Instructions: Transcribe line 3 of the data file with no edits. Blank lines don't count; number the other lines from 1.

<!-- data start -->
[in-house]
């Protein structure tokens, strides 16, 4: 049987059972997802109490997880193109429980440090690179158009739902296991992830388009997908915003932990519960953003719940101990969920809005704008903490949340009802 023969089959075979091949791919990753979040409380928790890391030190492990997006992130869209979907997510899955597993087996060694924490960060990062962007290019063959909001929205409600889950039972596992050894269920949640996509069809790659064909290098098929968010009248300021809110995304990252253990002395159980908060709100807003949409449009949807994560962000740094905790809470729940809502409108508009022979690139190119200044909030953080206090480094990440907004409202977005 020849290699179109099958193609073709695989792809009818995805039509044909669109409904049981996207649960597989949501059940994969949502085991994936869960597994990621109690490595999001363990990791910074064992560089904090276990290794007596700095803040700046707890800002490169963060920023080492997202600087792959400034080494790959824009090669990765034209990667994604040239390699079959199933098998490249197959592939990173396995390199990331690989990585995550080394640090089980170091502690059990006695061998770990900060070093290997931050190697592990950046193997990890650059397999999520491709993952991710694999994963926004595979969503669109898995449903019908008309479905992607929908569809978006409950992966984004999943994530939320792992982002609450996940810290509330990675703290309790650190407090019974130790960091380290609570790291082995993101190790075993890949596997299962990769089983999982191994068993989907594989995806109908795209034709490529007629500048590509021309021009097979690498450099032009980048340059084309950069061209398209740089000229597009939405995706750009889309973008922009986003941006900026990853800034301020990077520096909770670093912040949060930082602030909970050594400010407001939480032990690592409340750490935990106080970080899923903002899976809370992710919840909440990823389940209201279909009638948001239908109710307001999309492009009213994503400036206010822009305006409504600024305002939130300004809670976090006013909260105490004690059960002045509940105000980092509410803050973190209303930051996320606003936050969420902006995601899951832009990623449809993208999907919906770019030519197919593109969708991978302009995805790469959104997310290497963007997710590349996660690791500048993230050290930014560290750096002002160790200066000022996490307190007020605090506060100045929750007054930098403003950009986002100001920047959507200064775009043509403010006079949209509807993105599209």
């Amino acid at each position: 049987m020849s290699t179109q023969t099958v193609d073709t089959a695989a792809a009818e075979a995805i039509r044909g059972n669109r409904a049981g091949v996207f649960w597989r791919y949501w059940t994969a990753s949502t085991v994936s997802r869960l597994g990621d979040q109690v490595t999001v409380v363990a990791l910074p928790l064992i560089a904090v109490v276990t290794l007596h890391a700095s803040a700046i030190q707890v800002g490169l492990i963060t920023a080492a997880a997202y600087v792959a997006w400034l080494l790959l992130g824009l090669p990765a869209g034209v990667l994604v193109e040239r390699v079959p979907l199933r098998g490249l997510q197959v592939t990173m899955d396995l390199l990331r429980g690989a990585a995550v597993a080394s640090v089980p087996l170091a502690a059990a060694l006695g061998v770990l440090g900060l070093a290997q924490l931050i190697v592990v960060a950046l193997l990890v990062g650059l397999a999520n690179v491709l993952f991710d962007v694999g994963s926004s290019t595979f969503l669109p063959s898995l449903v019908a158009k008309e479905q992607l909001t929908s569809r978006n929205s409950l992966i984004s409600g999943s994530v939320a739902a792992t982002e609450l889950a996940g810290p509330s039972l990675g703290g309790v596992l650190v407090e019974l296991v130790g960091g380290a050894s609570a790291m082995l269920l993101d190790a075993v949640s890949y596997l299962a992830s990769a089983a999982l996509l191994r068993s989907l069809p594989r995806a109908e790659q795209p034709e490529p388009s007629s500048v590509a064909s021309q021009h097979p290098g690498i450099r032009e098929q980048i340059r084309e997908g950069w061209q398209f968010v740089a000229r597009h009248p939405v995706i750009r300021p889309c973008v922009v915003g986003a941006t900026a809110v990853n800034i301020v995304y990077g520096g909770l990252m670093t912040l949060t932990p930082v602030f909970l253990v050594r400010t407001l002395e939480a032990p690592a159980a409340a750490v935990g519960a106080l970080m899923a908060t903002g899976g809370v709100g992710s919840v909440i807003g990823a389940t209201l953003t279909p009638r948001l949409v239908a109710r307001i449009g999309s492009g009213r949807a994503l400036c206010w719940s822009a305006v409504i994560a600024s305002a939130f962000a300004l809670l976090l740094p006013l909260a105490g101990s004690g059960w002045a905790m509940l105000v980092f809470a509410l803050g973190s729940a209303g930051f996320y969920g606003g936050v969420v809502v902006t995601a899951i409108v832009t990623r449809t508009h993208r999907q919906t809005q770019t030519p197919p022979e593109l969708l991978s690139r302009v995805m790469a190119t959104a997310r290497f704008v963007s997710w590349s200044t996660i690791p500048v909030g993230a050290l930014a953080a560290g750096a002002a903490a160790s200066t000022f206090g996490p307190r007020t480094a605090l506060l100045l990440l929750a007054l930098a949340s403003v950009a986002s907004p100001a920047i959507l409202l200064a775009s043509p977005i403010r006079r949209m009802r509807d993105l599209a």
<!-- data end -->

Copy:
């Amino acid at each position: 049987m020849s290699t179109q023969t099958v193609d073709t089959a695989a792809a009818e075979a995805i039509r044909g059972n669109r409904a049981g091949v996207f649960w597989r791919y949501w059940t994969a990753s949502t085991v994936s997802r869960l597994g990621d979040q109690v490595t999001v409380v363990a990791l910074p928790l064992i560089a904090v109490v276990t290794l007596h890391a700095s803040a700046i030190q707890v800002g490169l492990i963060t920023a080492a997880a997202y600087v792959a997006w400034l080494l790959l992130g824009l090669p990765a869209g034209v990667l994604v193109e040239r390699v079959p979907l199933r098998g490249l997510q197959v592939t990173m899955d396995l390199l990331r429980g690989a990585a995550v597993a080394s640090v089980p087996l170091a502690a059990a060694l006695g061998v770990l440090g900060l070093a290997q924490l931050i190697v592990v960060a950046l193997l990890v990062g650059l397999a999520n690179v491709l993952f991710d962007v694999g994963s926004s290019t595979f969503l669109p063959s898995l449903v019908a158009k008309e479905q992607l909001t929908s569809r978006n929205s409950l992966i984004s409600g999943s994530v939320a739902a792992t982002e609450l889950a996940g810290p509330s039972l990675g703290g309790v596992l650190v407090e019974l296991v130790g960091g380290a050894s609570a790291m082995l269920l993101d190790a075993v949640s890949y596997l299962a992830s990769a089983a999982l996509l191994r068993s989907l069809p594989r995806a109908e790659q795209p034709e490529p388009s007629s500048v590509a064909s021309q021009h097979p290098g690498i450099r032009e098929q980048i340059r084309e997908g950069w061209q398209f968010v740089a000229r597009h009248p939405v995706i750009r300021p889309c973008v922009v915003g986003a941006t900026a809110v990853n800034i301020v995304y990077g520096g909770l990252m670093t912040l949060t932990p930082v602030f909970l253990v050594r400010t407001l002395e939480a032990p690592a159980a409340a750490v935990g519960a106080l970080m899923a908060t903002g899976g809370v709100g992710s919840v909440i807003g990823a389940t209201l953003t279909p009638r948001l949409v239908a109710r307001i449009g999309s492009g009213r949807a994503l400036c206010w719940s822009a305006v409504i994560a600024s305002a939130f962000a300004l809670l976090l740094p006013l909260a105490g101990s004690g059960w002045a905790m509940l105000v980092f809470a509410l803050g973190s729940a209303g930051f996320y969920g606003g936050v969420v809502v902006t995601a899951i409108v832009t990623r449809t508009h993208r999907q919906t809005q770019t030519p197919p022979e593109l969708l991978s690139r302009v995805m790469a190119t959104a997310r290497f704008v963007s997710w590349s200044t996660i690791p500048v909030g993230a050290l930014a953080a560290g750096a002002a903490a160790s200066t000022f206090g996490p307190r007020t480094a605090l506060l100045l990440l929750a007054l930098a949340s403003v950009a986002s907004p100001a920047i959507l409202l200064a775009s043509p977005i403010r006079r949209m009802r509807d993105l599209a």